I’m reviewing PEP 692, which uses
**kwargs quite liberally, and I realized there’s no place that says what a
kwargs is. Or a
dunder, for that matter.
It seems that the status quo is that we don’t put slang/jargon in the Glossary (see e.g. #84226). But if a terms gets used in PEPs without anyone batting an eye, I think we ought to define it somewhere, regardless of whether we consider it informal.
I’m reviewing PEP 692, which uses
If we do, we should also add “walrus”.
Looking through the glossary (and the definition of “jargon”), “don’t include jargon in the glossary” seems like an indefensible position. Considering how widely used these terms are and that they are unambiguously defined, I see no reason not to include them in the glossary. I would also suggest
*args to go along with
+1. Defining language-specific (but not obvious) terms would make discussion more accessible to those new to Python.
“dunder” for sure should be defined (I didn’t like the term originally, but there’s no denying its convenience and ubiquity).
“kwargs” I’m less certain of. Isn’t there more variability here?
**kwargs isn’t a required spelling, and I’ve see
**kw and probably others in use.
I tend to use
**kwds but I seem to be unique in this spelling (which I like because it’s the same number of letters as in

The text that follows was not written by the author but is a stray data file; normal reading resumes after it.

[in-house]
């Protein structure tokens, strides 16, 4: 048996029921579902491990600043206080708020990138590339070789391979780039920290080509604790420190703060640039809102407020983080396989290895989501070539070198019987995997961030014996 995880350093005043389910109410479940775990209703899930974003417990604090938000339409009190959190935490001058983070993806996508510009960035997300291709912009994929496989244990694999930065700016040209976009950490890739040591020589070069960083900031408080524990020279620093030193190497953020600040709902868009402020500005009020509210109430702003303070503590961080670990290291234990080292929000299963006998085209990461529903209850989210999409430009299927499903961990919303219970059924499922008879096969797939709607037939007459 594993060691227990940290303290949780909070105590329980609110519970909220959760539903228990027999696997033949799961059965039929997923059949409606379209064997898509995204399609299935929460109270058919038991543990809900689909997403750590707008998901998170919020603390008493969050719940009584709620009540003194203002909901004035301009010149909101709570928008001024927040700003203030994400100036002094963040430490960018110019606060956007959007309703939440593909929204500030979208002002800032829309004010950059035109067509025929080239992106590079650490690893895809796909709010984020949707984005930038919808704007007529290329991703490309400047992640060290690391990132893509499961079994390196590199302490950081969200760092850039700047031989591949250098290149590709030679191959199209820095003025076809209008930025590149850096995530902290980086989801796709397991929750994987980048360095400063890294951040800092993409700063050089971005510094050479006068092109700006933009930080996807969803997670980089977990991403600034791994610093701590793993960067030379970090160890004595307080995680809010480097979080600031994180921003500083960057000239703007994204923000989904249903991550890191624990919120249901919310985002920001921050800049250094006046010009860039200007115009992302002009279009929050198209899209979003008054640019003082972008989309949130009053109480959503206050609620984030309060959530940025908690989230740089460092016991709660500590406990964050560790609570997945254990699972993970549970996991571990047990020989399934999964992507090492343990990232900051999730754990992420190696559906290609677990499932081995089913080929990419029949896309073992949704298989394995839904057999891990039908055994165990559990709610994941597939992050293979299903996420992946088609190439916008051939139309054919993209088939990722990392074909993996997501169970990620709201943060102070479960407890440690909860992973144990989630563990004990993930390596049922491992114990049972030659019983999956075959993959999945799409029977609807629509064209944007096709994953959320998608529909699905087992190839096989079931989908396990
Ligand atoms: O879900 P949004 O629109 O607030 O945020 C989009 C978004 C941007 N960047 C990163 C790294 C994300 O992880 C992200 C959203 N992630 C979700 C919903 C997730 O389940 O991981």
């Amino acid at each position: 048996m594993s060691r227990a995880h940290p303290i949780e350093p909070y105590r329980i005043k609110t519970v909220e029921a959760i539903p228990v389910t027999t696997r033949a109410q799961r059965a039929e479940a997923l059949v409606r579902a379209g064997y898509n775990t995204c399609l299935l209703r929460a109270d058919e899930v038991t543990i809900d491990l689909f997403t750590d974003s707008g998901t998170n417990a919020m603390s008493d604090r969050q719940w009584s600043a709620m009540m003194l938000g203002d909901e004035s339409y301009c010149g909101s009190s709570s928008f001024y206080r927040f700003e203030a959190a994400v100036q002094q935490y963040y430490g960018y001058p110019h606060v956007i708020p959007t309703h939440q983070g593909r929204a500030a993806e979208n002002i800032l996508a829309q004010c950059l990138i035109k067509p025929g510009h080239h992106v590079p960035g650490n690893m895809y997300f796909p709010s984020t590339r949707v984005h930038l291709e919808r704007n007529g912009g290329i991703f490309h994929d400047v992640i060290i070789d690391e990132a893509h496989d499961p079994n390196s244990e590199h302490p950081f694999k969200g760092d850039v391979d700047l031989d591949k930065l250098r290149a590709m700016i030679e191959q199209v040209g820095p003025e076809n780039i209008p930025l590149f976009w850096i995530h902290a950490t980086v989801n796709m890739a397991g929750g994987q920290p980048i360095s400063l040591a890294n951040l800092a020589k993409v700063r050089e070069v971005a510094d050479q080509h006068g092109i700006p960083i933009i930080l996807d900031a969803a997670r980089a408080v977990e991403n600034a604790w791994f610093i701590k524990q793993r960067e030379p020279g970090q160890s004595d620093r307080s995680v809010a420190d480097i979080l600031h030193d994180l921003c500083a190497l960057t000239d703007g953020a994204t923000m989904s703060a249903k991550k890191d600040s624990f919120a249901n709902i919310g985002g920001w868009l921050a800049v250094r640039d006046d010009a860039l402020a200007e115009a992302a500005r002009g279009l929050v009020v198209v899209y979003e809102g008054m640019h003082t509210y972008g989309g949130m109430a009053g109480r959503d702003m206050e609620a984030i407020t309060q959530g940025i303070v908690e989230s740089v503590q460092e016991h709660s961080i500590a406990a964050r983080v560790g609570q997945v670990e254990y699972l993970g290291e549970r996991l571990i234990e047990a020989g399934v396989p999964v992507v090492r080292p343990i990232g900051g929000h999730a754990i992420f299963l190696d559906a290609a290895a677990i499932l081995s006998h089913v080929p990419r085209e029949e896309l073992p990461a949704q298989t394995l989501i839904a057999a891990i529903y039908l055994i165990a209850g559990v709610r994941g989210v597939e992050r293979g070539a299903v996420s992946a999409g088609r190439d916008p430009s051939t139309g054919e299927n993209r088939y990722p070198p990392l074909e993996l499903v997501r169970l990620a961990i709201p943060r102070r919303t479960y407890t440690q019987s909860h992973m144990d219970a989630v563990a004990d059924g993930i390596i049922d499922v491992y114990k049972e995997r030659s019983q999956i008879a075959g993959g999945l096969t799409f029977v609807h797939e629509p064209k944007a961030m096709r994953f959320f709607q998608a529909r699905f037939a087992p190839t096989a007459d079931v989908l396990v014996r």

*args). I think
kwargs has emerged as the common spelling, so it might as well be canonized. And it’s nicely pronounceable.
It’s true that we see and use many spellings for the variable name, from kwargs to kw to params to extra, but I think there’s an unofficial name for the concept of keyword arguments packed into / unpacked from a dict, aka varkwargs (similar to varargs).
Looking for a precedent, I found keywords and varkw in inspect: inspect — Inspect live objects — Python 3.10.7 documentation (varkw in the method following that one linked here)
I use that too. I’m sure I picked it up from you ages ago.
In my head, I know them as variadic keyword arguments, shortened to kwargs for speech and spelling. I noticed variadic arguments aren’t in the glossary at all, I guess because they’re really only important in the documentation for the syntax and
The definition (or whatever other docs it links to) should definitely be clear that
kwargs is not a required name, just a colloquial name for the concept.